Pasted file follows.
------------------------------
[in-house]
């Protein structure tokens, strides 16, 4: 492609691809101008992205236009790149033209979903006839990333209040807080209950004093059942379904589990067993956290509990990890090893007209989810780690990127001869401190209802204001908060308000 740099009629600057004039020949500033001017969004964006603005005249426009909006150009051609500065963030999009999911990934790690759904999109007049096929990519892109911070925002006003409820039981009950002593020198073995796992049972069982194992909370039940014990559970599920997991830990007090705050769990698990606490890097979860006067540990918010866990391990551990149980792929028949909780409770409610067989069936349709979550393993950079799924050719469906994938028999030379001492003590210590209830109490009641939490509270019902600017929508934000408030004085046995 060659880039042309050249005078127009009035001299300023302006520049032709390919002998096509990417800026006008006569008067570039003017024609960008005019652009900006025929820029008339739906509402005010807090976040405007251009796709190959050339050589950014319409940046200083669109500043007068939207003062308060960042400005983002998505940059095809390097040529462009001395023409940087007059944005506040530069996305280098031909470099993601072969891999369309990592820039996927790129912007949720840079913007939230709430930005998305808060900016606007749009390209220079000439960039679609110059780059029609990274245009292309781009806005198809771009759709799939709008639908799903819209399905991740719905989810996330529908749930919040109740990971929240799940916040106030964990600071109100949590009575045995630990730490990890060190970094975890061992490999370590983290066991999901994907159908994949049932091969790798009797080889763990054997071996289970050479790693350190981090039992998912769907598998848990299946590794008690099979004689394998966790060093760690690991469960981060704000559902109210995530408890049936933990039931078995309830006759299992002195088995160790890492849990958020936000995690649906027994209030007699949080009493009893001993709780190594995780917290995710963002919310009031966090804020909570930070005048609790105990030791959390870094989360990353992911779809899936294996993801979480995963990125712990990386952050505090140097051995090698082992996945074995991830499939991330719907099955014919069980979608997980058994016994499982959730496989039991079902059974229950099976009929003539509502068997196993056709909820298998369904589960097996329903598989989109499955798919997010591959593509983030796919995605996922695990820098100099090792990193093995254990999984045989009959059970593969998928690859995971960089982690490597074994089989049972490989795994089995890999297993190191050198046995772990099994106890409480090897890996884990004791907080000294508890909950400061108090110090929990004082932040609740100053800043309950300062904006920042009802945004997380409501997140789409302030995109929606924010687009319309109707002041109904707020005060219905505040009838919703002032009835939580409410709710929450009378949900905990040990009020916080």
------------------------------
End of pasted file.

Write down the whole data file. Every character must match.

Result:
[in-house]
């Protein structure tokens, strides 16, 4: 492609691809101008992205236009790149033209979903006839990333209040807080209950004093059942379904589990067993956290509990990890090893007209989810780690990127001869401190209802204001908060308000 740099009629600057004039020949500033001017969004964006603005005249426009909006150009051609500065963030999009999911990934790690759904999109007049096929990519892109911070925002006003409820039981009950002593020198073995796992049972069982194992909370039940014990559970599920997991830990007090705050769990698990606490890097979860006067540990918010866990391990551990149980792929028949909780409770409610067989069936349709979550393993950079799924050719469906994938028999030379001492003590210590209830109490009641939490509270019902600017929508934000408030004085046995 060659880039042309050249005078127009009035001299300023302006520049032709390919002998096509990417800026006008006569008067570039003017024609960008005019652009900006025929820029008339739906509402005010807090976040405007251009796709190959050339050589950014319409940046200083669109500043007068939207003062308060960042400005983002998505940059095809390097040529462009001395023409940087007059944005506040530069996305280098031909470099993601072969891999369309990592820039996927790129912007949720840079913007939230709430930005998305808060900016606007749009390209220079000439960039679609110059780059029609990274245009292309781009806005198809771009759709799939709008639908799903819209399905991740719905989810996330529908749930919040109740990971929240799940916040106030964990600071109100949590009575045995630990730490990890060190970094975890061992490999370590983290066991999901994907159908994949049932091969790798009797080889763990054997071996289970050479790693350190981090039992998912769907598998848990299946590794008690099979004689394998966790060093760690690991469960981060704000559902109210995530408890049936933990039931078995309830006759299992002195088995160790890492849990958020936000995690649906027994209030007699949080009493009893001993709780190594995780917290995710963002919310009031966090804020909570930070005048609790105990030791959390870094989360990353992911779809899936294996993801979480995963990125712990990386952050505090140097051995090698082992996945074995991830499939991330719907099955014919069980979608997980058994016994499982959730496989039991079902059974229950099976009929003539509502068997196993056709909820298998369904589960097996329903598989989109499955798919997010591959593509983030796919995605996922695990820098100099090792990193093995254990999984045989009959059970593969998928690859995971960089982690490597074994089989049972490989795994089995890999297993190191050198046995772990099994106890409480090897890996884990004791907080000294508890909950400061108090110090929990004082932040609740100053800043309950300062904006920042009802945004997380409501997140789409302030995109929606924010687009319309109707002041109904707020005060219905505040009838919703002032009835939580409410709710929450009378949900905990040990009020916080």